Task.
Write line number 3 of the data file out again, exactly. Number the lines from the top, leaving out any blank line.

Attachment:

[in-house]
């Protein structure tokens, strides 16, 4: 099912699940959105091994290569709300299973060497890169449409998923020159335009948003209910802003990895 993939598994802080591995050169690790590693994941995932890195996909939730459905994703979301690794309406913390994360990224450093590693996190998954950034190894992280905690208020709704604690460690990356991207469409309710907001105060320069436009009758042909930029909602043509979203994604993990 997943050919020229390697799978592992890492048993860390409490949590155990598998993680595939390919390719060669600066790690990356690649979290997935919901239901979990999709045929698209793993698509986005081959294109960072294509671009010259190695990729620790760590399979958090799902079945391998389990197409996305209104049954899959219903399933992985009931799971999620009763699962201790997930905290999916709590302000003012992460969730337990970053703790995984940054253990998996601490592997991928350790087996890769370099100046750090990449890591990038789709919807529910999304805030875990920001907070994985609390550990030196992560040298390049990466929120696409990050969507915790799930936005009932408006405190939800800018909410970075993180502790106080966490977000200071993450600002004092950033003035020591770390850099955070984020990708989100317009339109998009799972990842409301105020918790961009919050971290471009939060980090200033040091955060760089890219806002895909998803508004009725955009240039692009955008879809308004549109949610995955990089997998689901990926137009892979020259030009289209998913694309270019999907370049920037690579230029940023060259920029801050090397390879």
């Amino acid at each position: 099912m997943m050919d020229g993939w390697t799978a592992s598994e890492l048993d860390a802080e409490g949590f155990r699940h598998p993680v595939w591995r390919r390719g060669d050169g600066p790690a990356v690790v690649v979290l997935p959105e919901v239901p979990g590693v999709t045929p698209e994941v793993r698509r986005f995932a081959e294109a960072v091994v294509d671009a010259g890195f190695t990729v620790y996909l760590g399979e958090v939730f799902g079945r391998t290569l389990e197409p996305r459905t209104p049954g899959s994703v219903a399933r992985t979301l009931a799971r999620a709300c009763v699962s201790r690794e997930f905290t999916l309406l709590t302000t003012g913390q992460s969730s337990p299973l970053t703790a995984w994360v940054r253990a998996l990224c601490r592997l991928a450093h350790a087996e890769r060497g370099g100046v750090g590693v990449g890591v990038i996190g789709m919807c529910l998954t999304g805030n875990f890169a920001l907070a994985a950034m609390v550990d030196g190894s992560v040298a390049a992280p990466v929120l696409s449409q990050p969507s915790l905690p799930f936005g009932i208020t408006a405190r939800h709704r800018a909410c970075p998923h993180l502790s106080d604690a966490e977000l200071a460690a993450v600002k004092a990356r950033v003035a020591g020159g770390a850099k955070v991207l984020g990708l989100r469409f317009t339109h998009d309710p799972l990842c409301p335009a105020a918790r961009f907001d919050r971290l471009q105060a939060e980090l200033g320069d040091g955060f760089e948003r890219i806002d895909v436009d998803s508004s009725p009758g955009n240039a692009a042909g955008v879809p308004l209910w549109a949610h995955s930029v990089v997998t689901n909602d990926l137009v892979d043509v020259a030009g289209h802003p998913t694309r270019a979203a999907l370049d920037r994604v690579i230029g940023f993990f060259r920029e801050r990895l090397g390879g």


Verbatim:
């Amino acid at each position: 099912m997943m050919d020229g993939w390697t799978a592992s598994e890492l048993d860390a802080e409490g949590f155990r699940h598998p993680v595939w591995r390919r390719g060669d050169g600066p790690a990356v690790v690649v979290l997935p959105e919901v239901p979990g590693v999709t045929p698209e994941v793993r698509r986005f995932a081959e294109a960072v091994v294509d671009a010259g890195f190695t990729v620790y996909l760590g399979e958090v939730f799902g079945r391998t290569l389990e197409p996305r459905t209104p049954g899959s994703v219903a399933r992985t979301l009931a799971r999620a709300c009763v699962s201790r690794e997930f905290t999916l309406l709590t302000t003012g913390q992460s969730s337990p299973l970053t703790a995984w994360v940054r253990a998996l990224c601490r592997l991928a450093h350790a087996e890769r060497g370099g100046v750090g590693v990449g890591v990038i996190g789709m919807c529910l998954t999304g805030n875990f890169a920001l907070a994985a950034m609390v550990d030196g190894s992560v040298a390049a992280p990466v929120l696409s449409q990050p969507s915790l905690p799930f936005g009932i208020t408006a405190r939800h709704r800018a909410c970075p998923h993180l502790s106080d604690a966490e977000l200071a460690a993450v600002k004092a990356r950033v003035a020591g020159g770390a850099k955070v991207l984020g990708l989100r469409f317009t339109h998009d309710p799972l990842c409301p335009a105020a918790r961009f907001d919050r971290l471009q105060a939060e980090l200033g320069d040091g955060f760089e948003r890219i806002d895909v436009d998803s508004s009725p009758g955009n240039a692009a042909g955008v879809p308004l209910w549109a949610h995955s930029v990089v997998t689901n909602d990926l137009v892979d043509v020259a030009g289209h802003p998913t694309r270019a979203a999907l370049d920037r994604v690579i230029g940023f993990f060259r920029e801050r990895l090397g390879g």